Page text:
Solo Women’s Invisible Economic Expenses

It really hit home when my father gave me twenty bucks for a pizza, his treat.  As if I were a teenager.  Instead of a 50-year-old woman with a mortgage to pay, property taxes,  and monthly bills for oil, electricity, phone, internet, tv, house insurance, car insurance…  Amazing.  He was sitting in my living room at the time.  (My living room.)  A carpenter I’d hired to do some renovations on my house (my house) was outside working at the time.  And yet, he seemed to think I didn’t need, or couldn’t use, any real money.  He couldn’t see me as an adult negotiating my way in the real world, the one with jobs, paycheques, mortgages, and bills.

How did he think I came to own my own house?  Who did he think would be paying the carpenter?  Who does he think bought the car sitting in my driveway?  And pays for its repairs?

I don’t doubt for a minute that my parents have given my brother and my married sister a lot more than twenty bucks over the years (I divorced them thirty years ago, so I don’t really know) (and for that reason, I don’t feel entitled to anything from them, but that’s not my point), starting with the hundred-dollar (thousand-dollar?) gifts they gave them to start their households.  Said gifts were ostensibly wedding gifts, but hey, I had a household to start too.  Why do they get a new fridge and I get a hand-me-down blender just because they’re starting a new household with someone to whom they’ve contracted themselves?

And it’s not just my parents, of course.  The twenty-bucks-for-pizza incident wasn’t by any means the first time my economic expenses have been apparently invisible.  A neighbour (a kept woman) explained to me once that she and her husband were happy to have given the commission from the sale of their property to a certain real estate agent, a woman, (instead of selling the property without involving her, which they could have done), because her husband had recently died, so she was on her own now.  No similar sympathy has ever been directed my way.  And I’ve been on my own since I was twenty-one.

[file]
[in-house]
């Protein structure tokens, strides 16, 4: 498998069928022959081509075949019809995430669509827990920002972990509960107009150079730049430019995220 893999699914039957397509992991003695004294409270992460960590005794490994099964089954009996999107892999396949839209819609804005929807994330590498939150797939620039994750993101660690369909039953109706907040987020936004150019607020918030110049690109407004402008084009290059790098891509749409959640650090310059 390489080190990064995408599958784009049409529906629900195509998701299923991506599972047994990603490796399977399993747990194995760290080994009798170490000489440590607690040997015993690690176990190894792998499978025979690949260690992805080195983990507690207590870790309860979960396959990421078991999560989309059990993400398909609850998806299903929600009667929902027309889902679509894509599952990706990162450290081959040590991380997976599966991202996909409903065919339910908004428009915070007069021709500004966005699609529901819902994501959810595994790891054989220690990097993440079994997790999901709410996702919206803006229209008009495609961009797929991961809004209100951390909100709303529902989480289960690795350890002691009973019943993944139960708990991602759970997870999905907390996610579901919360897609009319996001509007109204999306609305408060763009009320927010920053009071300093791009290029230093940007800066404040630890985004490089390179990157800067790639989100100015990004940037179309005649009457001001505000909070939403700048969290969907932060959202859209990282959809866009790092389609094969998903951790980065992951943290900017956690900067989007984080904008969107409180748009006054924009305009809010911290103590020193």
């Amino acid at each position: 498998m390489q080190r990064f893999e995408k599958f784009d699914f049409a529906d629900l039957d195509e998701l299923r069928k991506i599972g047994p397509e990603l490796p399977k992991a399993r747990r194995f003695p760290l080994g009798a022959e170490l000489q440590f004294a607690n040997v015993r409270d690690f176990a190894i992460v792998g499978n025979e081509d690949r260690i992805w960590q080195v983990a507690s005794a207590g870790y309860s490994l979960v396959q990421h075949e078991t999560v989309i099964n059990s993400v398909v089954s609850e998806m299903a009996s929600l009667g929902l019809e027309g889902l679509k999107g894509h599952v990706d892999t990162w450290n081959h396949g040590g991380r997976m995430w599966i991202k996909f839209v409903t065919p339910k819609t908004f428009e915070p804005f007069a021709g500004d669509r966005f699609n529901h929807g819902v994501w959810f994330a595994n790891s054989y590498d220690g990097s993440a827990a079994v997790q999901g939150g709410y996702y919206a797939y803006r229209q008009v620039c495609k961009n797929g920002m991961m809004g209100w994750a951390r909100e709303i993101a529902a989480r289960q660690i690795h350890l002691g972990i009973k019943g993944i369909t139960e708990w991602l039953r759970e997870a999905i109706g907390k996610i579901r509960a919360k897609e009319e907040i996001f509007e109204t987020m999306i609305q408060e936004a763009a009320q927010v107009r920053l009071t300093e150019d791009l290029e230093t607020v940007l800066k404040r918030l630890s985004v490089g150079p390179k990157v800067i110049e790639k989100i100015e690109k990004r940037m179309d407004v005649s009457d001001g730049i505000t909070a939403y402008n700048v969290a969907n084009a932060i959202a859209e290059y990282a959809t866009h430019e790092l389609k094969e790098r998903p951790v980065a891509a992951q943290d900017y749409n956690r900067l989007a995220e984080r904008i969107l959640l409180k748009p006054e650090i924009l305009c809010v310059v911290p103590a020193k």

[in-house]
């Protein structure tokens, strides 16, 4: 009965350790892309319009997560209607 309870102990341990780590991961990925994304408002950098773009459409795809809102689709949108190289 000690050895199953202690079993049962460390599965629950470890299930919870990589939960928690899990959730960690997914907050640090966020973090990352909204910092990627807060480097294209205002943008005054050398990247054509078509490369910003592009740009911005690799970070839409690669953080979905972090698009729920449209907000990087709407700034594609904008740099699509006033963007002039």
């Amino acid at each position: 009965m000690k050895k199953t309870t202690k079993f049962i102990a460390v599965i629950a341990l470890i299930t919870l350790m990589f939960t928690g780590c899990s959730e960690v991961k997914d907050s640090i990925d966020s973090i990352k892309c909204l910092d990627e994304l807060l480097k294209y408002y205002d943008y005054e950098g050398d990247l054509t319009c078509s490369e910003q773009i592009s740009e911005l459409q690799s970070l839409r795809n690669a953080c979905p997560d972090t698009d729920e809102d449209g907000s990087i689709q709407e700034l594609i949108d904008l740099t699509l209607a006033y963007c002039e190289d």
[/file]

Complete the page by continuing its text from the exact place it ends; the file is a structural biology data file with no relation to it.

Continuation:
Why is this?  What can explain this phenomenon, a phenomenon that is surely causally related to women’s lower salaries?  The belief, clearly mistaken if anyone cared to open their eyes, that every woman is married?  (And every married woman is completely supported by her husband?)  The insistent belief that women are, or should be, considered children?  (And children don’t have adult needs, adult financial responsibilities…)

In 2009, American single women outnumbered married women (All the Single Ladies, Rebecca Traister).  So what do people like my parents think?  That banks waive our mortgage payments, and landlords never charge us rent; that insurance companies waive our premiums; that oil and propane companies fill our tanks, but never send us a bill; that we get our cars and bus passes for free; that we don’t have to pay for gas; that grocery stores let us walk out with all the food we want, for free; that our dentists and optometrists don’t charge us for check-ups; and that little elves come in the middle of the night and leave heaps of money so we can pay for whatever else we need.

 

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